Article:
3. ^ Omar Al-Muqbil; professor Shalih bin Abdullah bin Humaid from Riyadh Tafsir center; Imad Zuhair Hafidz from Markaz Ta'dhim Qur'an Medina (2016). "Surat Ali-Imran ayat 123". Tafsirweb (in Indonesian and Arabic). Islamic University of Madinah; Ministry of Religious Affairs (Indonesia); Ministry of Islamic Affairs, Dawah and Guidance. Retrieved 30 January 2022.
  4. ^ a b c Qadhi, Yasir (2016). "Lives Of The Sahaba 39 – Az-Zubayr Ibn Al-Awwam – PT 01". Muslim Central Audio. Muslim Central Audio. Retrieved 4 December 2021.
  5. ^ Tafsir Ibn Kathir 3:124
  6. ^ al-Misri, Mahmud (2015). Sahabat-Sahabat Rasulullah vol 1: Zubair bin Awwam [Companion of the Prophet vol 1: Zubair bin Awwam] (in Indonesian and Arabic). Pustaka Ibnu Katsir. p. Shaja'ah Zubayr ibn al-Awwam Radhiyallahu anh (bravery of Zubayr ibn al-Awwam; by Mahmud al-Misri [ar]; official Book review by Basalamah; quoting various supplementary sources such as Sahih Bukhari, Sahih Muslim, Siyar A'lam Nubala, Al-Tirmidhi, Prophetic biography of Ibn Hisham, etc. ISBN 9789791294386. Retrieved 6 November 2021.
  7. ^ a b Hakim, Saifuddin (2015). "Apakah Malaikat Israfil Bertugas Meniup Sangkakala pada Hari Kiamat? (1)". Muslim.or.id (in Indonesian). Muslim.or.id. Retrieved 14 December 2021. [ يا آدم بر حجك ] " ما يروى عن آدم -عليه السلام- أنه لما حج قالت له الملائكة: «يا آدم بر حجك»: غير ثابت. " [من فوائد جلسة مع طلبة العلم /16/ذو الحجة/1432 ] __________________ " ... فهل يحسن بنا وقد أنضينا قرائحنا في تعلم هذه السنة المطهرة، وبذلنا في العمل بها جهد المستطيع، وركبنا المخاطر في الدعوة إليها؛ هل يحسن بنا بعد هذا كله أن نسكت لهؤلاء عن هذه الدعوى الباطلة، ونوليهم منا ما تولوا ونبلعهم ريقهم، وهل يحسن بنا أن لا يكون لنا في الدفاع عنها ما كان منا في الدعوة إليها؟ إنا إذن لمقصرون!..."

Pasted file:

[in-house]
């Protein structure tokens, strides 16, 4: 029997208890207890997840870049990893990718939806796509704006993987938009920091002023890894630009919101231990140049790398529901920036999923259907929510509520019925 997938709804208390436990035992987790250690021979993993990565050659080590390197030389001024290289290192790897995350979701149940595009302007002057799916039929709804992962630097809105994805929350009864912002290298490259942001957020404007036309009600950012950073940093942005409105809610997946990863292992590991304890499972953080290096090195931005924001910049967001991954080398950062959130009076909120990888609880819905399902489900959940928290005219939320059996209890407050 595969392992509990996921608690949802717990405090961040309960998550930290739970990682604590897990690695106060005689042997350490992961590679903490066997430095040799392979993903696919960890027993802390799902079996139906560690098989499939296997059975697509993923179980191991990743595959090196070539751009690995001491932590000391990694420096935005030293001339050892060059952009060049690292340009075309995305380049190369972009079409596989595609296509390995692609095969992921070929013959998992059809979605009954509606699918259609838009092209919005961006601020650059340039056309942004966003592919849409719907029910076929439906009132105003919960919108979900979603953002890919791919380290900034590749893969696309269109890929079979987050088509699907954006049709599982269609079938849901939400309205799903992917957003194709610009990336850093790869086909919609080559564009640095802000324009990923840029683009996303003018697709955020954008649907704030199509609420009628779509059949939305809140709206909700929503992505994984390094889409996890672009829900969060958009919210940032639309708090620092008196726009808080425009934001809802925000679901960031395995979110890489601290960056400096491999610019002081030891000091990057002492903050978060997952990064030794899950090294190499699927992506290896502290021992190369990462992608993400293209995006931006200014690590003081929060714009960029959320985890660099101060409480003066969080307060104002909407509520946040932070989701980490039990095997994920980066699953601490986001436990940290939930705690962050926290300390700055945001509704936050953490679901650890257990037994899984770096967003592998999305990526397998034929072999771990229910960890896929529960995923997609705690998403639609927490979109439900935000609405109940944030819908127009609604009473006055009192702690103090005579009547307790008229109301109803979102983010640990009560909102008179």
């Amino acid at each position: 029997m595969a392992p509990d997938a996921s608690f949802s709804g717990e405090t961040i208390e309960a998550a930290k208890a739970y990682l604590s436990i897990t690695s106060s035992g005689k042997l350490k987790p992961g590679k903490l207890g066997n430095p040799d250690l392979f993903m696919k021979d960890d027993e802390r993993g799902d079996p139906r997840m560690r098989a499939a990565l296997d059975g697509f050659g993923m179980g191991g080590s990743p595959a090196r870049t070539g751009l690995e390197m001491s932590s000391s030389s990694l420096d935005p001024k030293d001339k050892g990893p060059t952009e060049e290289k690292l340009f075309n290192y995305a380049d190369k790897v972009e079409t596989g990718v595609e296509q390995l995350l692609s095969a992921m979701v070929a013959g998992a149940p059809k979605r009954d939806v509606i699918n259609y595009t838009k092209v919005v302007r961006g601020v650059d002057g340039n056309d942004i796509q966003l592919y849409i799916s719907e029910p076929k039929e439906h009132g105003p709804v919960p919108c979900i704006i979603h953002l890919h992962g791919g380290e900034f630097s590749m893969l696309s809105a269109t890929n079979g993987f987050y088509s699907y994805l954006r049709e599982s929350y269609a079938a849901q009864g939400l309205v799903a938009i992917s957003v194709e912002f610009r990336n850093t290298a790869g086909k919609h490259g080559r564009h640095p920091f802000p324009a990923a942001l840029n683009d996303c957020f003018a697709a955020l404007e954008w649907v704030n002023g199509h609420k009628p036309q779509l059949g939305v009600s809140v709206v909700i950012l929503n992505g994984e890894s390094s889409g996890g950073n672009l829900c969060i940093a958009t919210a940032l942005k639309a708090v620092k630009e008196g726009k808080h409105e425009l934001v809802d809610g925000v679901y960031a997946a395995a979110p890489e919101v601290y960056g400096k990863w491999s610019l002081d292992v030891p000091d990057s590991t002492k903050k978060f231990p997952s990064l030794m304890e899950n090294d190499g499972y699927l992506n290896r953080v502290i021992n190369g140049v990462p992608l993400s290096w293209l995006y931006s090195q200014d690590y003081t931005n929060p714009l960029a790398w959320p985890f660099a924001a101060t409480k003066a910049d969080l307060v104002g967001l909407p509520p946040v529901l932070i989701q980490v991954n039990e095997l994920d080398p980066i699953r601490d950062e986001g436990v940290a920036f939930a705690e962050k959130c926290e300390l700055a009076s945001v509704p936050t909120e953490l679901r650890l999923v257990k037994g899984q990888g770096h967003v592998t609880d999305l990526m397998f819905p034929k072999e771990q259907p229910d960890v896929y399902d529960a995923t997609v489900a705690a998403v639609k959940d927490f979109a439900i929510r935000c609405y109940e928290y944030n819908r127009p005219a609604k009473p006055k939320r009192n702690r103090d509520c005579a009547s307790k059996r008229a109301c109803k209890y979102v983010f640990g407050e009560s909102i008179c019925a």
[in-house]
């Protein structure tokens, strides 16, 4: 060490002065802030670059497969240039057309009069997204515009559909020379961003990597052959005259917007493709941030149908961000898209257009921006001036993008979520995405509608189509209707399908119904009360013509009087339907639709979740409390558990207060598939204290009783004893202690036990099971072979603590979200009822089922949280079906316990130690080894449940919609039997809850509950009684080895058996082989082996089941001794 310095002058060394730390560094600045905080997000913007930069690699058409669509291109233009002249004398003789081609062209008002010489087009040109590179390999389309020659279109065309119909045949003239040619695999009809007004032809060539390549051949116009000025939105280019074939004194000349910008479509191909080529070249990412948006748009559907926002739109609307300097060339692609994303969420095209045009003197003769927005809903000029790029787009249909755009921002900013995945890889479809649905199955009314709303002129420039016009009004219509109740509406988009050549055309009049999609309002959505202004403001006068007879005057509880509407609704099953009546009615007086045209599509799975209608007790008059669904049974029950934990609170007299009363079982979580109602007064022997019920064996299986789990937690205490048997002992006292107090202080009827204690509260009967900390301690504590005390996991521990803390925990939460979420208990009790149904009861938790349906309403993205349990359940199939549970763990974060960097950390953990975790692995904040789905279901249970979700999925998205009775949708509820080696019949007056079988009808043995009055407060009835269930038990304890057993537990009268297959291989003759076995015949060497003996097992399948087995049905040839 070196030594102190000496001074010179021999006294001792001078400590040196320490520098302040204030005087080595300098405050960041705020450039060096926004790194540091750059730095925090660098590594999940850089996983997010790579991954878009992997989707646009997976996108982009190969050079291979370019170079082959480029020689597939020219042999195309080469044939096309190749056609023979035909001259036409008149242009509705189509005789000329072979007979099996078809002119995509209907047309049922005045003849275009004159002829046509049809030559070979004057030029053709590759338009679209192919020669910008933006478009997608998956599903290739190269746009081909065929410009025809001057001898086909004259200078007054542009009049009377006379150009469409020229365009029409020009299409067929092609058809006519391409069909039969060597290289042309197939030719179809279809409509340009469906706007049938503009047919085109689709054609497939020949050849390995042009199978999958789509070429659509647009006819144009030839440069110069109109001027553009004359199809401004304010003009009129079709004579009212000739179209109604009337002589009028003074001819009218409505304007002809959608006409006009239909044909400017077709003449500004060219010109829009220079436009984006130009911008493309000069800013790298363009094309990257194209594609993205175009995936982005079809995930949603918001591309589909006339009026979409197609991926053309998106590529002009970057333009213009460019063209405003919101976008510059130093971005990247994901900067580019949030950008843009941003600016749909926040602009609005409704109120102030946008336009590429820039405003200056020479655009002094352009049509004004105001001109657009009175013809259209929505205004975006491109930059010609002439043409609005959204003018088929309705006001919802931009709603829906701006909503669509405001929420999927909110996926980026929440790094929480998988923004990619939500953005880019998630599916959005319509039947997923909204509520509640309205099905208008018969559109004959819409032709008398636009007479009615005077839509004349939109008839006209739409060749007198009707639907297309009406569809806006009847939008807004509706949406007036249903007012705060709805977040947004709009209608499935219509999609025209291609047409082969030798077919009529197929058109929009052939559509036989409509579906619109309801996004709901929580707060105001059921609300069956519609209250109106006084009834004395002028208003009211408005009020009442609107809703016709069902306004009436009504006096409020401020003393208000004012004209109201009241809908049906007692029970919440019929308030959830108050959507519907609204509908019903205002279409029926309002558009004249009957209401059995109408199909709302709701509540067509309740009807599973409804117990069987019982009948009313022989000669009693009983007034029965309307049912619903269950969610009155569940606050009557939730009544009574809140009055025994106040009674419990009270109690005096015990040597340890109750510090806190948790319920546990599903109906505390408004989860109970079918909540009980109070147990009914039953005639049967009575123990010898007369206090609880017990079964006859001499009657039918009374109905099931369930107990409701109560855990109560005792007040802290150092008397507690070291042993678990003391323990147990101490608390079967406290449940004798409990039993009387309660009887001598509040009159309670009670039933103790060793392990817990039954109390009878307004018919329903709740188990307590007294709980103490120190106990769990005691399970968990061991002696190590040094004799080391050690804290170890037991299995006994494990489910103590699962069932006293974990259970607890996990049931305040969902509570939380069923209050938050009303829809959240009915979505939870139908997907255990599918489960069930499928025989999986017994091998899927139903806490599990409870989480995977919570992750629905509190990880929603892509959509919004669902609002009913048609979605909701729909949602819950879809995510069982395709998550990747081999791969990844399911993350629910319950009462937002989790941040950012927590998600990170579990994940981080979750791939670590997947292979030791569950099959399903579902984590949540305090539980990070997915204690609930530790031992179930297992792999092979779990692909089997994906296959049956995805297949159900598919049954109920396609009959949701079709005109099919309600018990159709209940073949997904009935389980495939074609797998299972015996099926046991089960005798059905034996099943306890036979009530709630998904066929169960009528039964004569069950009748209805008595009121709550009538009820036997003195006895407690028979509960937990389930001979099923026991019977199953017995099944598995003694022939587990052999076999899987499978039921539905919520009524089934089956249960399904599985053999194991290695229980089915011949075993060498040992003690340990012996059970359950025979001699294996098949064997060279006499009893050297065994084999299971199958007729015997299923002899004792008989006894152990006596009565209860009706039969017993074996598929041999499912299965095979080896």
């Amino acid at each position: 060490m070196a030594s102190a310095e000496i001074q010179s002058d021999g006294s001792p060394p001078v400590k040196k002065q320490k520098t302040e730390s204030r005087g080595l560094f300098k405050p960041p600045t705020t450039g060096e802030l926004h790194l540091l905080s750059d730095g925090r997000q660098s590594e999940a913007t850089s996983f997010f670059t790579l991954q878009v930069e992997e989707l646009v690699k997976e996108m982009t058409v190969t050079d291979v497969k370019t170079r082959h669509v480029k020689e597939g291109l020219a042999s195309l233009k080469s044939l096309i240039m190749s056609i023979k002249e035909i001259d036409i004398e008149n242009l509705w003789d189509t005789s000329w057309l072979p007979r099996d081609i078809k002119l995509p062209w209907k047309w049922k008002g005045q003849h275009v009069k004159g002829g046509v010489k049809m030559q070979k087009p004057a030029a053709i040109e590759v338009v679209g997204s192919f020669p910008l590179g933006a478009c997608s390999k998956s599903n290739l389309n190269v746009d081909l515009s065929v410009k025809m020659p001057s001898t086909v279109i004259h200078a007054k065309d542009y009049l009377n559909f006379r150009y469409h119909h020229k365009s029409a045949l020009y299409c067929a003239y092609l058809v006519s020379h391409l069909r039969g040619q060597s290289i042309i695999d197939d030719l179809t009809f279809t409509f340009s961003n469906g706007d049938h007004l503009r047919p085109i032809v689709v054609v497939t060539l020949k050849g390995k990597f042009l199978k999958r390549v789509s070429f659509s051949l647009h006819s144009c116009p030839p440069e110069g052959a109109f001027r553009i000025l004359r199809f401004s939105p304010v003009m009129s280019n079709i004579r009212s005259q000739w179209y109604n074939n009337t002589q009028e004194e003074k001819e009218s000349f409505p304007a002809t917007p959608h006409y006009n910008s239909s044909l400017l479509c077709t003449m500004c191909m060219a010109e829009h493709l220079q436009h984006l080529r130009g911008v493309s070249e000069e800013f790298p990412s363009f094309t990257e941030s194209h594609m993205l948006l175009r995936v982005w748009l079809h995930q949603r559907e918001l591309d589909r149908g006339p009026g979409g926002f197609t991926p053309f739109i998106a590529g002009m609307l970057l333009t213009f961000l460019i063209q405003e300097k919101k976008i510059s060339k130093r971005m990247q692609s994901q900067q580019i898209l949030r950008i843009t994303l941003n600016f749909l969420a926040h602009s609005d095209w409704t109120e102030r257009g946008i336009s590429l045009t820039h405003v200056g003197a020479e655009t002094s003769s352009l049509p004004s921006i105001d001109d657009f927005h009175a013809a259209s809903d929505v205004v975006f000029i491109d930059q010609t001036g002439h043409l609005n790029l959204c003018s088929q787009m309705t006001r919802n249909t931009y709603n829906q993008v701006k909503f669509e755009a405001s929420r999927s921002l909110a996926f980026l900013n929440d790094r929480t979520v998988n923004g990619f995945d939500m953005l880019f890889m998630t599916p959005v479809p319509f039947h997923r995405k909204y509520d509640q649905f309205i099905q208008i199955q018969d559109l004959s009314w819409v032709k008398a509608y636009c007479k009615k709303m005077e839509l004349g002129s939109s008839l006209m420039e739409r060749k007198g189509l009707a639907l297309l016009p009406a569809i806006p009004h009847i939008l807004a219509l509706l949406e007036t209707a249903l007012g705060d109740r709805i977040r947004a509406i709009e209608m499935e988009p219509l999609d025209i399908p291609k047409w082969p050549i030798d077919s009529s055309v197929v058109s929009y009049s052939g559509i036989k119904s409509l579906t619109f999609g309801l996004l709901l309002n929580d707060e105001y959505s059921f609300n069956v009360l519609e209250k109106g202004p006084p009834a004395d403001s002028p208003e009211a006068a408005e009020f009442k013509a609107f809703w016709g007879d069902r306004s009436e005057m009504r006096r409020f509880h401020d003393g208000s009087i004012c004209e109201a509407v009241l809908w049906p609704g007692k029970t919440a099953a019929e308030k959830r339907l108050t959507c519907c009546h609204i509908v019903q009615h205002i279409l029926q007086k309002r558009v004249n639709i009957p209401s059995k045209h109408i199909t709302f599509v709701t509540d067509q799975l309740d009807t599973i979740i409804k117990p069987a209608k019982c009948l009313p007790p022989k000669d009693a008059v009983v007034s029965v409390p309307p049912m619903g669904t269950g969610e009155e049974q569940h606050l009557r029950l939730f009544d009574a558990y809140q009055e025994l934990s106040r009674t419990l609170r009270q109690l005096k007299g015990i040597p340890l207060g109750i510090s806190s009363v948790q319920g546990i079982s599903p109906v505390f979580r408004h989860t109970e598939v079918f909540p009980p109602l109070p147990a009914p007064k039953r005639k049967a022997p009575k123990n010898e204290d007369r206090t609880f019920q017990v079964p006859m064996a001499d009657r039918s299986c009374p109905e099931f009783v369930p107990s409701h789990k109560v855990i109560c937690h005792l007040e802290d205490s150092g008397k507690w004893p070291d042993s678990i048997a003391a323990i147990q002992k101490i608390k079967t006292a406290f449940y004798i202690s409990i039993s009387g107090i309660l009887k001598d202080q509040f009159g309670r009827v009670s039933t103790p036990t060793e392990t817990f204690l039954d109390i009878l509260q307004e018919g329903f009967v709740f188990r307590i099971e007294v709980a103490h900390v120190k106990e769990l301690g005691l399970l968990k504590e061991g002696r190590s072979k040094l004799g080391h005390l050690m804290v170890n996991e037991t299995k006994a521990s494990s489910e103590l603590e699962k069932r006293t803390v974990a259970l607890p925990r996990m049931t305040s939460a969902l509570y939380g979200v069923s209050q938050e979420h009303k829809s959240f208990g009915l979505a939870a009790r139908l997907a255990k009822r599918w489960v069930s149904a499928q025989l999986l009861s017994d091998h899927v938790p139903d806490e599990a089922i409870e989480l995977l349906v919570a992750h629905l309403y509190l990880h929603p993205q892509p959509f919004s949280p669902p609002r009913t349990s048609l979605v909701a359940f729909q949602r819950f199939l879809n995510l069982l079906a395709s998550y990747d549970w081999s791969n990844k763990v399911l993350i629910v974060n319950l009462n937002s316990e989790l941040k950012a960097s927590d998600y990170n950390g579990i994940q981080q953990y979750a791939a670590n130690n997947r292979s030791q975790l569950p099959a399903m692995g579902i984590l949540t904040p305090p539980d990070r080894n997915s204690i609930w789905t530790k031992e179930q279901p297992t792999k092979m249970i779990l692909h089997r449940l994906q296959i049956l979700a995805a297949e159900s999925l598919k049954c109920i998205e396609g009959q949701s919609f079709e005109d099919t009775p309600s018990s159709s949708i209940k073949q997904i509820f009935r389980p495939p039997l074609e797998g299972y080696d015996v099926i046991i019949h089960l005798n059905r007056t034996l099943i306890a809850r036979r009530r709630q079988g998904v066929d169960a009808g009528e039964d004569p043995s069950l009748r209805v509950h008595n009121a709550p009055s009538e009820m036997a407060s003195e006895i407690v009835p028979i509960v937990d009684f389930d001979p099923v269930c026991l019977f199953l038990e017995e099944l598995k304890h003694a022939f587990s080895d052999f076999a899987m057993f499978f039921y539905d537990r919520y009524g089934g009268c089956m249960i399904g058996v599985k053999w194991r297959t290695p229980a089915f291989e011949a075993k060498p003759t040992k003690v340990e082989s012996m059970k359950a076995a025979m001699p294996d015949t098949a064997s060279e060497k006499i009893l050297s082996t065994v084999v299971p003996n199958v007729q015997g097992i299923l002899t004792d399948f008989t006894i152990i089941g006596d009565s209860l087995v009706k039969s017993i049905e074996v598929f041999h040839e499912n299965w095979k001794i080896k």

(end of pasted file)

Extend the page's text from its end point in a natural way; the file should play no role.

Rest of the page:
8. ^ al-Nishapuri, al-Hakim. "Kitabu Ma'rifat Shahabatu Radhiyallahu Anhum: Gabriel, Michael and Israfil descend in the Battle of Badr.". al Mustadrak ala Sahihayn. Islamweb: Islamweb. Retrieved 13 December 2021. 4488 - Narrated Abu Abdullah Muhammad ibn Ya'kub, through Ibrahim bin Abdullah Al Saadi, on the authority of Muhammad bin Khalid bin Athmah, on the authority of Musa bin Yaqub , who reported Abu Huwayrith , that Muhammad bin Jabir bin Mut'im, told him